The Mother of All CPU Charts Part 1

Socket 775: June 2004 To The Present, Continued

On February 21, 2005 , Intel introduced its 600 series, which increases the L2 cache from 1 to 2 MB. Based on the Intel roadmaps, the series should have started with the 3.8 GHz Pentium 4 680. Once again, however, Intel had to take a small step backwards and bring out the 3.6 GHz Pentium 4 660 as the highest 600 model.

The Pentium 4 660 is clocked 200 MHz slower than the top model of the 500 series and the CAS latency of the L2 cache was slightly increased due to its size. As a result of this, the CPU does not make a big splash in the benchmarks. Users have to dig deeper into their pockets due to the large number of transistors, making this CPU significantly more expensive.

The Pentium 4 660 with an L2 cache of 2 MB and 64 bit expansion

With the introduction of the 600 series, Intel presented a new Extreme Edition of the Pentium 4. Its core is identical to that of the 600 series, but the front side bus is clocked at 266 MHz (FSB1066). As a result, the CPU clock speed is 3.73 GHz. The efficient Northbridge bus, which theoretically works at 8.5 GB/s, does not benefit much due to the large L2 cache. The performance of the Extreme Edition, which is 133 MHz faster, is not significantly greater than that of the Pentium 4 660. The price is the same as the old Extreme Edition.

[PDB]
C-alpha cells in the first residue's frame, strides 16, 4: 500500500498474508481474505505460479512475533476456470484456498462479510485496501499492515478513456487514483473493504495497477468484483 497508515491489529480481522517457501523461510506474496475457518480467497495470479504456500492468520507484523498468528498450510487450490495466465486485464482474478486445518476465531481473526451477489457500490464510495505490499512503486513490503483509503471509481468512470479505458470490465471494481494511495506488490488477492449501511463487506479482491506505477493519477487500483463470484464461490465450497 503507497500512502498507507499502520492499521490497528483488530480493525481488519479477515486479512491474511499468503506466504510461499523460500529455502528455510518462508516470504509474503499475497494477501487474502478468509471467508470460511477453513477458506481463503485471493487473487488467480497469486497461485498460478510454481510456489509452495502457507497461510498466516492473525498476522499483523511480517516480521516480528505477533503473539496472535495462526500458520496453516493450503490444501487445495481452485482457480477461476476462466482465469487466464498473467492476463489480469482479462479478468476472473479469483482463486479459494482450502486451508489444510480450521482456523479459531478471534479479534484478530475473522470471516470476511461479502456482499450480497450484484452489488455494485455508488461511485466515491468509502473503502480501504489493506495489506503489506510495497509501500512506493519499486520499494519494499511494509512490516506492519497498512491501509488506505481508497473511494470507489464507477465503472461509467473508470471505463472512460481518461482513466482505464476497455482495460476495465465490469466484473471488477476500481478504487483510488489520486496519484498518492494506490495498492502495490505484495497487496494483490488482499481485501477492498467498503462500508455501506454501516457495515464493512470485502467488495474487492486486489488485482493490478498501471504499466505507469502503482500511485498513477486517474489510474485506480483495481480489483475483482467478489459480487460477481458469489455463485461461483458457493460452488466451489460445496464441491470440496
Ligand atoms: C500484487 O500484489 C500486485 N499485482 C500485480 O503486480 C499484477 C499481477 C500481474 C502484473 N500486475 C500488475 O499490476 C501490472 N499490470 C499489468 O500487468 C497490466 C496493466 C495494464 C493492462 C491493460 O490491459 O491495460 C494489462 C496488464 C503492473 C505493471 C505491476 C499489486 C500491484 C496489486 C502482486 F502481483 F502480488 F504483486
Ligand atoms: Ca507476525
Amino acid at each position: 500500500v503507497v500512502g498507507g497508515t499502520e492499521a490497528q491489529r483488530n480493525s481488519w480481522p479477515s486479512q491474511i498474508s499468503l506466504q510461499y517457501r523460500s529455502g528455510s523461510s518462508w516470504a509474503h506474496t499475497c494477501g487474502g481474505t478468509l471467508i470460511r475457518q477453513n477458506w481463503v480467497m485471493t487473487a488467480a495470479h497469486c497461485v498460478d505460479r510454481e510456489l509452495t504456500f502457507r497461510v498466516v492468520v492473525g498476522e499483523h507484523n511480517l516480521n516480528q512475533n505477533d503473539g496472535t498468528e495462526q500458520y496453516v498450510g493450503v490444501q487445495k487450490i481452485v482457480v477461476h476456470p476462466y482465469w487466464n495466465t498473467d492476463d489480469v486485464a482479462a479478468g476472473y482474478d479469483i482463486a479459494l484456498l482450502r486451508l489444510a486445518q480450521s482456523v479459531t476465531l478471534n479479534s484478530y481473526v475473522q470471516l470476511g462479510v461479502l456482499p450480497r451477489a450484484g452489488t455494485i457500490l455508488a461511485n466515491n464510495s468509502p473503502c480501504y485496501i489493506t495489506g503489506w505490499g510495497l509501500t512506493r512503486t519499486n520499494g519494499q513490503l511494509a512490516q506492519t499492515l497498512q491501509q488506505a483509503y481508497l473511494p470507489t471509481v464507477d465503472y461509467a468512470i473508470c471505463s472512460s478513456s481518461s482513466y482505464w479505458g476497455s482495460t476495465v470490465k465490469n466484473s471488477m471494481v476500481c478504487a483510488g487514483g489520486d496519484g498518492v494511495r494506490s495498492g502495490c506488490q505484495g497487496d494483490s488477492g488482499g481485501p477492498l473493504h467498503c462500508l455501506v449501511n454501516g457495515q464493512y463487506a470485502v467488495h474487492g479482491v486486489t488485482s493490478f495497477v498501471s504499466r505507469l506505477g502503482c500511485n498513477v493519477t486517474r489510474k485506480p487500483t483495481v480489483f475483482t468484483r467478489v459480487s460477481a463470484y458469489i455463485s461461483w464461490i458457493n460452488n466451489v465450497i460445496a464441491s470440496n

As a general update to the Socket 775 series, all 600 series and Extreme Editions have the 64 bit EMT 64 expansion, No-Execute Bit (NX) and Speedstep functions available. When the CPU is not at 100% capacity, Speedstep technology ensures that the multiplier is reduced to at least 14 in order to cut performance losses. Many motherboard manufacturers make use of this feature, allowing the user to force a multiplier of 14 and thereby, increase the FSB of the CPU. Changing the Pentium 4 660's FSB to 266 MHz transforms the CPU into an Extreme Edition.

Continue by reading The Mother of All CPU Charts Part 2 .

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  • Rare Intel Pentium P5 wafer with chips: